Instant Answer - an answer to a search query provided in the search engine results page, meaning the user may not have to click through to see the information they need.

Invisible web – the information on the web that hasn’t been indexed by a search engine.

Inbound marketing - the process of providing the information that the buyer is looking for, at the right time, and then nurturing them down the buyer’s funnel.

J

JavaScript – language that is embedded into HTML to add dynamic features.

Joomla - popular open-source content management system.

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Keyphrase - see keyword.

Keyword – a word or phrase that is used to search online via a search engine.

Keyword density – the percentage of the content on a page that contains a specific keyword. Used to be an important metric for SEO but is now largely ignored.

Keyword not provided - When searching for organic referral traffic in Google Analytics, ‘not provided’ appears in place of the actual keywords searchers came through on. This occurred after Google shifted to secured search.

Keyword research – the process of finding the right keywords to use on your web pages.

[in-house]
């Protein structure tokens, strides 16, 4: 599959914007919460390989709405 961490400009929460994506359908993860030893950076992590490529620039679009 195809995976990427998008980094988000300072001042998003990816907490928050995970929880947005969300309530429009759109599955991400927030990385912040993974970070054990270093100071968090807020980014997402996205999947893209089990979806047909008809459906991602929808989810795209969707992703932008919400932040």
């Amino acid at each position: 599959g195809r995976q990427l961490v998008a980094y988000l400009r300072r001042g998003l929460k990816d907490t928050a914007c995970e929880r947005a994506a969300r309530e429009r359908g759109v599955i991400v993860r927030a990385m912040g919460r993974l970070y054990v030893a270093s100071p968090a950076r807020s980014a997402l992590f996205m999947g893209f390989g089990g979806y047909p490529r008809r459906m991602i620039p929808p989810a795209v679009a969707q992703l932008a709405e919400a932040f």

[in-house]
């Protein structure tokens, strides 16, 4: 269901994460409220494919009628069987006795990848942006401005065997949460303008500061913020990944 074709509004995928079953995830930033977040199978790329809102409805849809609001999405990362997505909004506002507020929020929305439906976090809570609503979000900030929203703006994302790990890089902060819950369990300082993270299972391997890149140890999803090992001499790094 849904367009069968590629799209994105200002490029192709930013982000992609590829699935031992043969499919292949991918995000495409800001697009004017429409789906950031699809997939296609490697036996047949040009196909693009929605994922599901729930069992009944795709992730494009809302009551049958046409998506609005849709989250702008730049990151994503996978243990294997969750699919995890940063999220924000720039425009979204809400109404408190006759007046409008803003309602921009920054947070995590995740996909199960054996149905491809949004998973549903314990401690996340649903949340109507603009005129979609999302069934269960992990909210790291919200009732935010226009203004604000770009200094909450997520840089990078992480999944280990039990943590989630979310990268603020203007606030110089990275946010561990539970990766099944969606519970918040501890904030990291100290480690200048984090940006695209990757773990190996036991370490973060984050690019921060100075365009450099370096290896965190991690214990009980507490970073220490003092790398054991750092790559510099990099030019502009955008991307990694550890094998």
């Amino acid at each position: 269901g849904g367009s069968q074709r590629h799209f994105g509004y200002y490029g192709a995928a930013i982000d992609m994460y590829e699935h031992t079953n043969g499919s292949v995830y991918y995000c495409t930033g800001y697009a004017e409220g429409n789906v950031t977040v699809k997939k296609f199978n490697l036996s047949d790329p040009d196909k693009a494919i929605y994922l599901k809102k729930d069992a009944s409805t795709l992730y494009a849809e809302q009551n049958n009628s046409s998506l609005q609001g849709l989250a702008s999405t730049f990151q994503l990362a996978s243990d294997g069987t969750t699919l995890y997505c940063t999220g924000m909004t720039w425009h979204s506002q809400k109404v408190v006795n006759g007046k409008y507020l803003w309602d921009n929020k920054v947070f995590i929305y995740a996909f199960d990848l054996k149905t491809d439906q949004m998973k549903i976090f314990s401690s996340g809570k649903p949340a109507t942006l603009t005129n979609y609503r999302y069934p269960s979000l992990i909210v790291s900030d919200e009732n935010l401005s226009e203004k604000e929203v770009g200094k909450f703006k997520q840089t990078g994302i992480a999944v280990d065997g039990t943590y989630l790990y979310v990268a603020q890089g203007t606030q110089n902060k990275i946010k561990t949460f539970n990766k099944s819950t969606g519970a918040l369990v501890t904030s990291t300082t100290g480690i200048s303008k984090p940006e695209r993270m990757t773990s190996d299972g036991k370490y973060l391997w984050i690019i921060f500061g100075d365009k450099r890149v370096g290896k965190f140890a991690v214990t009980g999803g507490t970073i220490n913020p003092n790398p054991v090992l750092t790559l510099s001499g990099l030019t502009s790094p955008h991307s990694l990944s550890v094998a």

Keyword research tools - platforms which help you to discover which keywords you should be targeting based on search volumes and search trends. The most commonly used is Google AdWords Keyword Planner.

Keyword stuffing – using too many keywords on one or many pages i.e. where keyword density is too high.

Knowledge Graph - a knowledge base owned by Google, used to enhance search results with more detailed information - see ‘Instant Answer’.

Kerboo - formerly known as LinkRisk, Kerboo is a suite of digital tools designed to make digital tasks more efficient and marketing decisions better informed.

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Landing page – the page where a user arrives on a website after clicking through from an ad or link.

Link – a citation between web documents that connects them. Search engines usually view links between websites as a vote of trust.

Link atrophy - the loss of backlinks to your website over time.

Link bait – a page that has a specific purpose of attracting incoming links from social media etc.

Link building – working to cultivate incoming links to your site.

Link bursts - a sudden increase in the quantity of links pointing at a website.

Link churn - see Link atrophy.

Link equity - a website’s link equity is decided by its link popularity and the authority of the sites linking back.

Link farm – a group of websites that are all linking to each other. Seen as a black hat SEO tactic.

Link popularity - your link popularity is determined by the number of links pointing to your website.

Link profile – see Backlink profile.